Vaccines are one of the safest and most effective ways we can reduce our risk of suffering from infectious diseases that can make us sick, send us to the hospital, or worse, cause death.
All vaccines work by teaching our immune system to recognize a pathogen – a disease-causing organism. In the case of COVID-19 vaccines, this pathogen is the SARS-CoV-2 virus. When a vaccinated person comes into contact with SARS-CoV-2, their immune system (the body’s defence mechanism) responds by attacking the virus and preventing it from making them sick.
Getting a COVID-19 vaccine helps protect the person who is vaccinated AND helps protect the whole community. The more people who are vaccinated, the lower the individual risk of catching the disease. As COVID-19 vaccination rates increase, infections, hospitalizations, and deaths due to COVID-19 have decreased dramatically in every country that has achieved high vaccination rates.
When enough people in a population are immune, the risk of the virus causing an outbreak decreases, and we say that the community is protected via herd immunity, or community immunity.
Why is herd immunity so important?
Herd immunity is crucial, because it helps protect those members of a community who may be unable to be vaccinated or who may not produce a strong immune response after vaccination, due to a specific medical condition, for example.
It is critical that everyone get vaccinated as soon as they are eligible. It is also urgent that everyone across the globe has access to COVID-19 vaccines to protect themselves and their communities. COVID-19 vaccines have already saved lives; ensuring that COVID-19 vaccines are available globally has the potential to save millions more.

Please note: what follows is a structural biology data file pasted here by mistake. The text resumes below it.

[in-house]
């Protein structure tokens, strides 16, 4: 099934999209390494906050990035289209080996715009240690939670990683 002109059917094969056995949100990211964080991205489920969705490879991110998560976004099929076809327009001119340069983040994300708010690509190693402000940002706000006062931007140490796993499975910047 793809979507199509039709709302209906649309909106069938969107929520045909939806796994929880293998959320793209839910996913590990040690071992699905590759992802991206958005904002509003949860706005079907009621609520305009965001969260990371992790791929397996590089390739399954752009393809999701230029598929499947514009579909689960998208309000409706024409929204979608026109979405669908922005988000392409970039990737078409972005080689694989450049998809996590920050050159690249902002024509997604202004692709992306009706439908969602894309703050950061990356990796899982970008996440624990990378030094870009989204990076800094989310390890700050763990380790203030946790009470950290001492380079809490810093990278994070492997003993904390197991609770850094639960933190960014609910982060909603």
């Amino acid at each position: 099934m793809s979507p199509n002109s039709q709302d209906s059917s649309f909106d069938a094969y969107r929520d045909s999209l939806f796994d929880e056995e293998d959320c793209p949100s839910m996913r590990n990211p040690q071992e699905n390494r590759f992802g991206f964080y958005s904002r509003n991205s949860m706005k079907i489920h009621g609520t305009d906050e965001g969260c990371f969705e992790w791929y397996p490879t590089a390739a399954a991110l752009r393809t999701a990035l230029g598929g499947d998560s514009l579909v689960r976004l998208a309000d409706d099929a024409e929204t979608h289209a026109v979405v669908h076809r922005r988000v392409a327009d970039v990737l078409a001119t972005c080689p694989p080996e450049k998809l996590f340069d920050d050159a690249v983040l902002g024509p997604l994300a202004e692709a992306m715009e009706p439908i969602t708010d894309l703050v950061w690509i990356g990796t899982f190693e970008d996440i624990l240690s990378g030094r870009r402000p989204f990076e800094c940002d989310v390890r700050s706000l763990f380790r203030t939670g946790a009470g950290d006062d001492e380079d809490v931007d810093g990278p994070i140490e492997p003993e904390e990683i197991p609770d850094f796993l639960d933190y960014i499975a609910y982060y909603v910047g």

But how exactly do COVID-19 vaccines work?
COVID-19 vaccines allow our body to recognize the SARS-CoV-2 virus and to develop the immunity that will protect us from the virus – without getting sick.
There are many different ways to design safe and effective vaccines. Many COVID-19 vaccines contain instructions that teach our immune system how to make and recognize one small piece of the virus – typically the spike protein. After vaccination, our immune system responds by producing antibodies that can recognize the spike protein. In the future, if we are exposed to the virus, the antibodies we developed after vaccination will recognize this virus and stop it from spreading!
COVID-19 vaccines do not cause COVID-19 disease, regardless of the type of vaccine.
What types of COVID-19 vaccines are out there?
Just as there are many different makes and models of cars, there are many different types of COVID-19 vaccines. However, all COVID-19 vaccines are designed to prevent us from getting sick with COVID-19.
It is interesting to learn more about the technologies being used to develop COVID-19 vaccines, including how each vaccine works to strengthen the immune response so it can keep us healthy:
- DNA- or RNA-based vaccines contain viral genetic material (such as mRNA) which provides the instructions for making a small piece of the virus (viral protein). Then, the immune system learns to recognize that piece.
- Protein subunit vaccines contain a small piece of the virus (isolated or purified viral protein). Then, the immune system learns to recognize that piece.
- Non-Replicating viral vector vaccines deliver the instructions (viral genetic material) needed to make a small piece of the virus (viral protein), packaged inside another harmless virus that cannot copy itself. Then, the immune system learns to recognize that piece.